Researchers are leaving no stones unturned to find a possible ‘root cause‘ or etiology of autism, that might give the researchers a direction towards the possible treatments of the disorder.
Conjectures, theories and studies are increasing by the day to pinpoint the cause of genetic mutation that causes ASD.
As per a recent study conducted in Scotland, on a group of 800,000 school going children, researchers have come across clues that could connect autism with seasonal changes.
Children born during the colder months of winter are more likely to be diagnosed with symptoms of autism and other developmental disorder, believes Jill Pell of the University of Glasgow. She is the director of the Institute of Health and Well Being.
A study published in the September issue of American Journal of Epidemiology suggested the relation between conception and the season winter, since 11.4% of the cases accounted were conceived in this season.
Lack of Vitamin D, during the winter months, with increased risk of influenza may be accountable for the increased risk in a winter pregnancy.
Small studies that were carried out earlier have linked the risk of autism among young children to seasonal birth or due to conception.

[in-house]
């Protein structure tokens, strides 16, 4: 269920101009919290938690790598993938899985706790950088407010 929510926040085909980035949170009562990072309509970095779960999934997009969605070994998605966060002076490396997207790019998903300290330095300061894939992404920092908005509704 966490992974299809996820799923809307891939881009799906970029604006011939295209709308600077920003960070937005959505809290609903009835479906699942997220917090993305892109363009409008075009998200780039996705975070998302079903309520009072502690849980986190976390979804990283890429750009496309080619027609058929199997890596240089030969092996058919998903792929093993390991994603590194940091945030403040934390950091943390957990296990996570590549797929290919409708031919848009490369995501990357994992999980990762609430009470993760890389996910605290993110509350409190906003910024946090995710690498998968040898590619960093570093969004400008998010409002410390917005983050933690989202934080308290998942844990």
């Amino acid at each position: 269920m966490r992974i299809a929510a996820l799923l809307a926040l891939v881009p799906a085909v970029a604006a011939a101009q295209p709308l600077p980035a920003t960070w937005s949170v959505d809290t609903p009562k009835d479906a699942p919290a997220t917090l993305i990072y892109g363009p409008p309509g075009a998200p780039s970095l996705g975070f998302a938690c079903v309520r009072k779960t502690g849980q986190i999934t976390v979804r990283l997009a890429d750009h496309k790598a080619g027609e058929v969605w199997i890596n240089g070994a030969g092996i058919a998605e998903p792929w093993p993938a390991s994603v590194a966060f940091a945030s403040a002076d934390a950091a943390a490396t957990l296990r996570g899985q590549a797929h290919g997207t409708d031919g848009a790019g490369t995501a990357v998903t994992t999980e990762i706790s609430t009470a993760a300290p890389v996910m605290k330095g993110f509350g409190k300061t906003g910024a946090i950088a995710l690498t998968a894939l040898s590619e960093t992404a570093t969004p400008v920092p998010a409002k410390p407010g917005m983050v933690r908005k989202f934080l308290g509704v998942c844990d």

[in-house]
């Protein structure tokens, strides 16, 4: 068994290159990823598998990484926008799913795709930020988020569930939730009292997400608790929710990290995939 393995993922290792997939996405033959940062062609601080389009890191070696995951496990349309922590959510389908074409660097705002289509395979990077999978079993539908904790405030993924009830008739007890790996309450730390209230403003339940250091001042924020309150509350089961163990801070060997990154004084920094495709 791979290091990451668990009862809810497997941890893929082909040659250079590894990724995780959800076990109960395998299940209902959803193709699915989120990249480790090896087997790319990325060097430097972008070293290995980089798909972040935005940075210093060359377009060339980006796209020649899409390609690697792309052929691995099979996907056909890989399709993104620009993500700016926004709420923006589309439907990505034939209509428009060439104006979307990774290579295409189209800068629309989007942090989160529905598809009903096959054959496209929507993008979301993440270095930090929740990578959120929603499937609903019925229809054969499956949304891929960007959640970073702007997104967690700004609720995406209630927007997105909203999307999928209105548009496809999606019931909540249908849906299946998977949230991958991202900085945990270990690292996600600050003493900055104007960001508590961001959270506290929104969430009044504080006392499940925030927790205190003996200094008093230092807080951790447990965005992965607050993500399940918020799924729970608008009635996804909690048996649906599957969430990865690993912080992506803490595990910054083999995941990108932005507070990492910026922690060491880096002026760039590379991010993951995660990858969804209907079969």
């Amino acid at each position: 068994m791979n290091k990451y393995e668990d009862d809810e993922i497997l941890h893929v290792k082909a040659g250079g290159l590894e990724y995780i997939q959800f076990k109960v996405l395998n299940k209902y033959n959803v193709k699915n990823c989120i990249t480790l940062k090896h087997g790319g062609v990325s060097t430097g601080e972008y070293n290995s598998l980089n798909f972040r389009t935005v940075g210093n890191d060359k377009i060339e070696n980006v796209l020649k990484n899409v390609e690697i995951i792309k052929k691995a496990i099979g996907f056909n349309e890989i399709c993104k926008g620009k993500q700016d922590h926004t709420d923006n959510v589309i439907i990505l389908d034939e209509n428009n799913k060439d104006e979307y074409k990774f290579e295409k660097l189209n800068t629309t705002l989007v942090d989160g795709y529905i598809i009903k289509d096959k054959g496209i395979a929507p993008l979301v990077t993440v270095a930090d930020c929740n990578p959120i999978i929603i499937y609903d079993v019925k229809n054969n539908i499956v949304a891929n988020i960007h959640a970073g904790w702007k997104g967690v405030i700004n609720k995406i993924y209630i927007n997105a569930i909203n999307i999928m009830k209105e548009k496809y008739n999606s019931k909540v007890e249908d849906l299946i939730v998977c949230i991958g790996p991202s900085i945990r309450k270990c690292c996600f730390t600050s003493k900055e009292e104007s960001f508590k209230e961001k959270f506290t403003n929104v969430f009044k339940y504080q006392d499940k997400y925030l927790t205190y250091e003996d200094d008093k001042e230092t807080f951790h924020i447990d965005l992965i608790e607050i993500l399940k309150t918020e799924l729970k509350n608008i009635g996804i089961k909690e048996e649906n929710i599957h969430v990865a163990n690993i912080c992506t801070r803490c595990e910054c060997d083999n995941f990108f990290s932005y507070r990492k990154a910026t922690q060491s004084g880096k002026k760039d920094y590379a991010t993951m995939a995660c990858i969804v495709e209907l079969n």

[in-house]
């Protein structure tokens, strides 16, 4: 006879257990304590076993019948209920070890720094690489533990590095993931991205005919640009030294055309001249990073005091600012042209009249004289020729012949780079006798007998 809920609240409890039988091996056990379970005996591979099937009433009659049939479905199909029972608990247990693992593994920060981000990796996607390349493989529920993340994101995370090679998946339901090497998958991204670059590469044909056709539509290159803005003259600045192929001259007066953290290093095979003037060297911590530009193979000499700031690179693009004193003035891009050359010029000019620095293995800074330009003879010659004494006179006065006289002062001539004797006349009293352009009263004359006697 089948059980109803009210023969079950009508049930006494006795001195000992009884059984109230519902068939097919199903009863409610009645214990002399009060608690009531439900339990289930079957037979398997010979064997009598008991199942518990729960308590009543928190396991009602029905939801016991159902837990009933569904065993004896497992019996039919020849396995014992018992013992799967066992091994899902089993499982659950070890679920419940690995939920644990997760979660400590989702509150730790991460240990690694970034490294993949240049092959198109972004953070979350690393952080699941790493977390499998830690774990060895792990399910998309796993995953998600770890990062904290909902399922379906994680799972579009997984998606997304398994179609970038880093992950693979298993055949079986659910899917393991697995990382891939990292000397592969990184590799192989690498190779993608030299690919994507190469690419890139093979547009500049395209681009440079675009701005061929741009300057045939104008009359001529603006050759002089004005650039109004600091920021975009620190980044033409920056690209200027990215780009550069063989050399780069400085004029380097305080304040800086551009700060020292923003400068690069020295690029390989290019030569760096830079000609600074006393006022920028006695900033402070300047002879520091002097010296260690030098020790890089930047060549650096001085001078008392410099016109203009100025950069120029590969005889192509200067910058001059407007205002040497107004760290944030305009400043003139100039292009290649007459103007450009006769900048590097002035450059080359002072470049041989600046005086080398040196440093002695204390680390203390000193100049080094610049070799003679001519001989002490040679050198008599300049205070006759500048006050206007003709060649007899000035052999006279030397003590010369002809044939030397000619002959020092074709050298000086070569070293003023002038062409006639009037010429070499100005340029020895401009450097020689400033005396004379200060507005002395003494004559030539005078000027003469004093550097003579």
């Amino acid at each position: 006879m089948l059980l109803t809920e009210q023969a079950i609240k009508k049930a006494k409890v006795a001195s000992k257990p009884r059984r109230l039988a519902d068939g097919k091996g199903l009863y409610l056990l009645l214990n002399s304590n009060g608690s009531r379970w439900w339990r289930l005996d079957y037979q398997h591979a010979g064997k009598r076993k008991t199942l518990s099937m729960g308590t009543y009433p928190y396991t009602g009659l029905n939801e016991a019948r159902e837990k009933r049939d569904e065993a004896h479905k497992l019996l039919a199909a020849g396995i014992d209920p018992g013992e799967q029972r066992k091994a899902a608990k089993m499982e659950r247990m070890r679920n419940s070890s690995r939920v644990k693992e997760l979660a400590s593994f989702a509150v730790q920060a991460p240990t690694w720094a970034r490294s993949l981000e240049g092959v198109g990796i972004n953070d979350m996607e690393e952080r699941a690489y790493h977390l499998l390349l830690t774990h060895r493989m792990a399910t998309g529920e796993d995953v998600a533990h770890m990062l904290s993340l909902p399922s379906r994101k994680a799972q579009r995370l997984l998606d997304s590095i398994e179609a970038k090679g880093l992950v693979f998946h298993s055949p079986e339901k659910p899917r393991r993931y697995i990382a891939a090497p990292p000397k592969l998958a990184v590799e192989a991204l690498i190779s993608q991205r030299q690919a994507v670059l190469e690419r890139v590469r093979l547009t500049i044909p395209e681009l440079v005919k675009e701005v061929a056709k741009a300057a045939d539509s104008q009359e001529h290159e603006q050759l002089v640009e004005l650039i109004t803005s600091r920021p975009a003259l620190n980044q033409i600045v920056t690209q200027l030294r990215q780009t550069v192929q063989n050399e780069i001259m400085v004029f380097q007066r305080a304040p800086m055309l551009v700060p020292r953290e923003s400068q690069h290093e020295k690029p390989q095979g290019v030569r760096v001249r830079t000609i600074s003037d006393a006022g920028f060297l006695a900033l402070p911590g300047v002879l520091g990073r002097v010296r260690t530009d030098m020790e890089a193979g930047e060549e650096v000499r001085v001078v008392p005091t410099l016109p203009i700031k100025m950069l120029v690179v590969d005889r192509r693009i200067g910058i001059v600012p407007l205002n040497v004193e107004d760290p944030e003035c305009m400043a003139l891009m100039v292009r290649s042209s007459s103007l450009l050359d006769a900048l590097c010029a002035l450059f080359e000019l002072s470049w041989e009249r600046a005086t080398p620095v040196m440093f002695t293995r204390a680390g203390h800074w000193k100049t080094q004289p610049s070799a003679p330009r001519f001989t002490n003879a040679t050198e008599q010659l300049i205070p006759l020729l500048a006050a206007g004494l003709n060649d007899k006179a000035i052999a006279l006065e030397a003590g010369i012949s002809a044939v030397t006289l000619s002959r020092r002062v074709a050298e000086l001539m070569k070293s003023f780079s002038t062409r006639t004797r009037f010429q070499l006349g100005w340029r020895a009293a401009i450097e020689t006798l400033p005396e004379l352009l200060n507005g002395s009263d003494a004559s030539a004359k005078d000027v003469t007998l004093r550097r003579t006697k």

A study carried out during early 2016 involving 86 British children diagnosed with autism found 15 children were born in winter season compared to just 5 in the month of October.
Pell, along with her colleagues have set out on a task to confirm the findings involving a larger group of children.
During the task, the researchers scanned the birth records of 8000 children within the spectrum.
The team wanted to confirm if any link that may exist between conception season and other environmental factors.
The team examined two registries from Scotland – one of the registries contained maternity records while the other contained census data from schools.
Each kid’s month of conception was linked to his other educational needs rising out from a possible diagnosis of autism and other difficulties such as communication problem, hearing or vision impairments, intellectual disability, motor delays or learning disabilities.
Out of all children, 8.9 % were found to be conceived during the winter season, viz January to March, had been diagnosed with autism, learning difficulty or other intellectual disability in comparison to their peers who were born between July and September comprised of 7.6 %.
Though the numbers seem to be modest, it takes into the picture as many as 8000 children who had other developmental limitations.
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Pell further says there are a lot of examples similar to these..
It was further noticed that the rates varied on a higher side for children conceived in the month of February and it was lowest in the month of July.
The month of April which is warmer compared to the first quarter of the year in Scotland, autism rates were observed to be lower.
The research casts a doubt on previous findings that autism is seen to be at its peak during summer.
Pell says, this is the largest group study carried out to date, however, more such studies need to be carried out to resolve the disparate findings.